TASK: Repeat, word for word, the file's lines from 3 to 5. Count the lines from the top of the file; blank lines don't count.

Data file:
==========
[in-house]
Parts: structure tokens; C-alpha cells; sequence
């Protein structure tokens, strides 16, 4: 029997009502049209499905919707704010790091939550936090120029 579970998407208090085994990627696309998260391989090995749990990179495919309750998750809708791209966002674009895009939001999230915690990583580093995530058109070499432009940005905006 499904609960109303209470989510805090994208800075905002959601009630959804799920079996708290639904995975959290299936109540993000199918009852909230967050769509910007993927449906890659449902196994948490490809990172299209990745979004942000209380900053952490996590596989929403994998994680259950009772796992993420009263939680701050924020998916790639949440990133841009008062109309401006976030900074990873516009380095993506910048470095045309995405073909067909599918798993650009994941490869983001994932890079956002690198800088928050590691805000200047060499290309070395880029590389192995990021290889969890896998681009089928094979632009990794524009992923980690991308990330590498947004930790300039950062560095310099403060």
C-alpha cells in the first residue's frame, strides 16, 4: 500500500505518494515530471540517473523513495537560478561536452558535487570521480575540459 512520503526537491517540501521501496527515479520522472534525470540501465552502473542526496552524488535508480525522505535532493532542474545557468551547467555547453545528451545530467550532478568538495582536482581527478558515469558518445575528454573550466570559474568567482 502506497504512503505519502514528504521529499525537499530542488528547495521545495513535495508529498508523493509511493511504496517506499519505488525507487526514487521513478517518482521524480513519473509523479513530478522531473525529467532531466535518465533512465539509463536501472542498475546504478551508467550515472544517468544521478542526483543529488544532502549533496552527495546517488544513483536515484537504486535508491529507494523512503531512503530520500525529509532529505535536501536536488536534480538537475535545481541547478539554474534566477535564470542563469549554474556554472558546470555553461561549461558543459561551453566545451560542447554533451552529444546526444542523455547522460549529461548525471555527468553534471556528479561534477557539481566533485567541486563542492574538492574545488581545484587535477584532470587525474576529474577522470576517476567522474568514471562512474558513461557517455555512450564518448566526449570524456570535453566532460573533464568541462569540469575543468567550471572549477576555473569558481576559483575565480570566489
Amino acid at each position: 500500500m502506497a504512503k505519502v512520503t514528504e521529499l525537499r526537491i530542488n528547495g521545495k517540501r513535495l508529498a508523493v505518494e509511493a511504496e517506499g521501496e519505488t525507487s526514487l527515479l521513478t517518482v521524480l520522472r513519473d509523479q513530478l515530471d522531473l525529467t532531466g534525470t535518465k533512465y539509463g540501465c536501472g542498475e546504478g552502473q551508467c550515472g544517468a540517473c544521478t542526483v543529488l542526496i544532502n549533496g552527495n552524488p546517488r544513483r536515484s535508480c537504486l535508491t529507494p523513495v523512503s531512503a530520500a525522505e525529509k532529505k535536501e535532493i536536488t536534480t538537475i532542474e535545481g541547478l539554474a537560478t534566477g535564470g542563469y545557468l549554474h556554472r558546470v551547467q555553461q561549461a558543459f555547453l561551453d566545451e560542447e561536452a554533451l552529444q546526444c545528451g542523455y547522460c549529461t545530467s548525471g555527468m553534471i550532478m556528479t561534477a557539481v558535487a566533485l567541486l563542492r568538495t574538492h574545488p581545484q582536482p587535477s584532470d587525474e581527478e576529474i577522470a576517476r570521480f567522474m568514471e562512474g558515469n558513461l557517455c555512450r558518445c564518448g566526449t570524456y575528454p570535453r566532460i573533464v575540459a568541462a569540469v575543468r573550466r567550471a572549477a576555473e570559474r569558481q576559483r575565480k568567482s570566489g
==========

């Protein structure tokens, strides 16, 4: 029997009502049209499905919707704010790091939550936090120029 579970998407208090085994990627696309998260391989090995749990990179495919309750998750809708791209966002674009895009939001999230915690990583580093995530058109070499432009940005905006 499904609960109303209470989510805090994208800075905002959601009630959804799920079996708290639904995975959290299936109540993000199918009852909230967050769509910007993927449906890659449902196994948490490809990172299209990745979004942000209380900053952490996590596989929403994998994680259950009772796992993420009263939680701050924020998916790639949440990133841009008062109309401006976030900074990873516009380095993506910048470095045309995405073909067909599918798993650009994941490869983001994932890079956002690198800088928050590691805000200047060499290309070395880029590389192995990021290889969890896998681009089928094979632009990794524009992923980690991308990330590498947004930790300039950062560095310099403060």
C-alpha cells in the first residue's frame, strides 16, 4: 500500500505518494515530471540517473523513495537560478561536452558535487570521480575540459 512520503526537491517540501521501496527515479520522472534525470540501465552502473542526496552524488535508480525522505535532493532542474545557468551547467555547453545528451545530467550532478568538495582536482581527478558515469558518445575528454573550466570559474568567482 502506497504512503505519502514528504521529499525537499530542488528547495521545495513535495508529498508523493509511493511504496517506499519505488525507487526514487521513478517518482521524480513519473509523479513530478522531473525529467532531466535518465533512465539509463536501472542498475546504478551508467550515472544517468544521478542526483543529488544532502549533496552527495546517488544513483536515484537504486535508491529507494523512503531512503530520500525529509532529505535536501536536488536534480538537475535545481541547478539554474534566477535564470542563469549554474556554472558546470555553461561549461558543459561551453566545451560542447554533451552529444546526444542523455547522460549529461548525471555527468553534471556528479561534477557539481566533485567541486563542492574538492574545488581545484587535477584532470587525474576529474577522470576517476567522474568514471562512474558513461557517455555512450564518448566526449570524456570535453566532460573533464568541462569540469575543468567550471572549477576555473569558481576559483575565480570566489
Amino acid at each position: 500500500m502506497a504512503k505519502v512520503t514528504e521529499l525537499r526537491i530542488n528547495g521545495k517540501r513535495l508529498a508523493v505518494e509511493a511504496e517506499g521501496e519505488t525507487s526514487l527515479l521513478t517518482v521524480l520522472r513519473d509523479q513530478l515530471d522531473l525529467t532531466g534525470t535518465k533512465y539509463g540501465c536501472g542498475e546504478g552502473q551508467c550515472g544517468a540517473c544521478t542526483v543529488l542526496i544532502n549533496g552527495n552524488p546517488r544513483r536515484s535508480c537504486l535508491t529507494p523513495v523512503s531512503a530520500a525522505e525529509k532529505k535536501e535532493i536536488t536534480t538537475i532542474e535545481g541547478l539554474a537560478t534566477g535564470g542563469y545557468l549554474h556554472r558546470v551547467q555553461q561549461a558543459f555547453l561551453d566545451e560542447e561536452a554533451l552529444q546526444c545528451g542523455y547522460c549529461t545530467s548525471g555527468m553534471i550532478m556528479t561534477a557539481v558535487a566533485l567541486l563542492r568538495t574538492h574545488p581545484q582536482p587535477s584532470d587525474e581527478e576529474i577522470a576517476r570521480f567522474m568514471e562512474g558515469n558513461l557517455c555512450r558518445c564518448g566526449t570524456y575528454p570535453r566532460i573533464v575540459a568541462a569540469v575543468r573550466r567550471a572549477a576555473e570559474r569558481q576559483r575565480k568567482s570566489g